Stacey Simms 41:45
Much more to come. We will continue with our talk. The second half of the interview is coming up, including my chat with Ava, Kristin’s daughter, and I want to let you know that if you’re thinking what are my chances, what are my child’s chances of actually having managed genetic diabetes, there’s a short quiz you can take to see if it is worth talking to your doctor about this. And I am going to link that up on the episode homepage. It’s just a couple of questions. I took it and really doesn’t seem like it is worth it to talk to our doctor, but you can take it for yourself and find out more diabetes Connections is also brought to you by Dexcom. And you know, we started with Dexcom back in the olden days before share. So trust me when I say using the share and follow ups makes a big difference. And I’ll tell you how long ago we started. We were cleaning out some things and Benny came running into my room and he’s like, remember this and it was the share cradle. That’s what for you new people. That’s the only way we could share for a little while was plugging the Dexcom receiver into the share cradle. But you know, it makes such a big difference when you can see those numbers right. And you have to set parameters, at least we do about what I’m going to call him how long to wait. You know not to overreact to everything. It really helps us talk and work about diabetes less if you had a sleep over or away on a trip, it gives me so much peace of mind. And I really like that I can troubleshoot with him, because we can see what’s been happening over the last 24 hours. And not just at one moment. Internet connectivity is required to access the separate Dexcom follow app. To learn more, go to diabetes, connections calm and click on the Dexcom logo.
Time for Tell me something good. And I got a great message via Facebook from Christina and she writes, “I have a good news story for you. My older daughter Natasha, who is 24 has been a great help to her younger sister rose, six rows was diagnosed three years ago. And Natasha has been there for everything. The hospital stay the classes and everything in between. She is busy with her own life, but always had time for us and her little sister because of her sister who has type one And her brother who has Crohn’s, she is getting her master’s degree to become a dietitian.” Christina, thank you so much for sharing that. Thank you for the great picture that we will share on social media. You know, we know that any chronic condition is tough on the family, and it’s tough on the siblings who don’t have it, right, because everybody’s life is affected. It is hard stuff to go through and make the siblings feel included. They get so much empathy and understanding, but there’s can be a lot of resentment and normal bad feelings, too. I think it’s important to acknowledge that. So I really appreciate you sharing this and all the best to Natasha, she goes forward in her studies Keep us posted.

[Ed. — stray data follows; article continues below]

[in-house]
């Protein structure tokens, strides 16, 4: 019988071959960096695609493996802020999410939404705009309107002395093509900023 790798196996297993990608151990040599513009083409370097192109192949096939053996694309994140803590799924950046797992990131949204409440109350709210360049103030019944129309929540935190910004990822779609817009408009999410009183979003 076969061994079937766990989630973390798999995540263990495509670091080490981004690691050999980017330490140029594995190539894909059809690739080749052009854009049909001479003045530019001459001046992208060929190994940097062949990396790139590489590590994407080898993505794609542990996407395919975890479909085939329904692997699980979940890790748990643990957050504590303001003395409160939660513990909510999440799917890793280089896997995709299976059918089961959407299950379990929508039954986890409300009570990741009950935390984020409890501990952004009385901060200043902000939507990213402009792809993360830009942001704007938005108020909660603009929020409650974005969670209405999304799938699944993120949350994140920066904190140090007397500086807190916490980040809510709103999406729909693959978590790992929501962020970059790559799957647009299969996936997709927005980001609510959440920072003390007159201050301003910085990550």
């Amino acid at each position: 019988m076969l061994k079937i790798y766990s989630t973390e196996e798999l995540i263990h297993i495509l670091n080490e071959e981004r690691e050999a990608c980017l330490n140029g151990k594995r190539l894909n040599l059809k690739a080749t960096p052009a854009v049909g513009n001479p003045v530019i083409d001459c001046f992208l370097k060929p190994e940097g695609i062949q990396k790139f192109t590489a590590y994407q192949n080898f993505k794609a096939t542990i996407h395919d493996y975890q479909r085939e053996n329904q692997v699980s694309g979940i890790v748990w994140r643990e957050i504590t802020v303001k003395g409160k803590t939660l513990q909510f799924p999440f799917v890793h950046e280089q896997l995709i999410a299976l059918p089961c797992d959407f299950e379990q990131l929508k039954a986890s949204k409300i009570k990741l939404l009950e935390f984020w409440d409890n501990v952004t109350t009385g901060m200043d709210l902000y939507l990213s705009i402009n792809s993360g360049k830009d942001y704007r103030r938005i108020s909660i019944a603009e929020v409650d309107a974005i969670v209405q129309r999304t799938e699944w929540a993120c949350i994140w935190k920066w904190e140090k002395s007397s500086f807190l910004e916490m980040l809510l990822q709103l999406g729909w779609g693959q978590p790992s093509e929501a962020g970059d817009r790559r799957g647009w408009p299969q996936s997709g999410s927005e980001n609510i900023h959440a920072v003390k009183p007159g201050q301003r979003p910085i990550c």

And Christina also added and I’ll put the city but that’s very self promotional. But Christina added that “I want to tell you how much I appreciate you and your podcast. So many times. I feel like I’m living in my own world with this crazy diabetes. I listen, and I instantly feel better. Thanks. Keep up the great work.” Well, Christina, you just made my day. Thank you so much. For that, you know, I gotta tell you, it’s so selfish to do this podcast because I do it and I instantly feel better. It’s really just a nice way for me to be connected to the community. It’s really it’s not a one way street here. So thank you for that very, very nice note.
All right, let’s get back to our talk on moto genetic diabetes. This is the second half the interview, and we’re going to pick up here with a few words from Ava, who was initially diagnosed as a baby. But a study found that at the age of nine, she didn’t have type one at all. And I want to let you know here, she talks about her insulin pump and her elementary school experience. And while everyone is different, you’ll understand in a moment why I’m saying this, but this did not match our experience at all. And I think it’s really important especially if you are newer to an insulin pump or considering one for you or your child, that if your child is being excluded, or cannot do certain activities with an insulin pump, or is being told they cannot. The staff at that school needs better education and It’s a great idea to talk to your educator or your endocrinologist or even your pump Rep. To say, my child can’t do this with this pump. How do we work around it? Because as you know, if you listen, having a pumps and stage two with tubes, pumps, and he never stopped my kid from doing anything. All right, so let’s pick it back up. And here I am. I am talking to Ava, when your parents told you that you actually didn’t have type one. But you had something else. Do you remember what you thought about that?
Ava Skiados 46:29
I thought that it was worse, because my mom just told me that I didn’t have type one, but I thought that it was a lot worse.
Stacey Simms 46:38
And then they explained that it was good, just going to be different. And did you feel better about it pretty quickly.
Ava Skiados 46:44
I yeah. It took like an hour before they told me that I just fell off of insulin.
Stacey Simms 46:51
Do you remember? So it’s been about two years. I’m curious if you remember what it was like to take insulin and where an insulin pump
Ava Skiados 47:00
actually change my site every three days. And when I had to wear the pump, I had a cord. And it got stuck on things. And I couldn’t do much physical activity or I could, but like I couldn’t do certain things in gym, because it was off the little hack that connected to my catheter, or my pump was all about and a disconnect that way. So I couldn’t do many things that other kids got to do. So just kind of like left out and sitting on the lawn, Jim.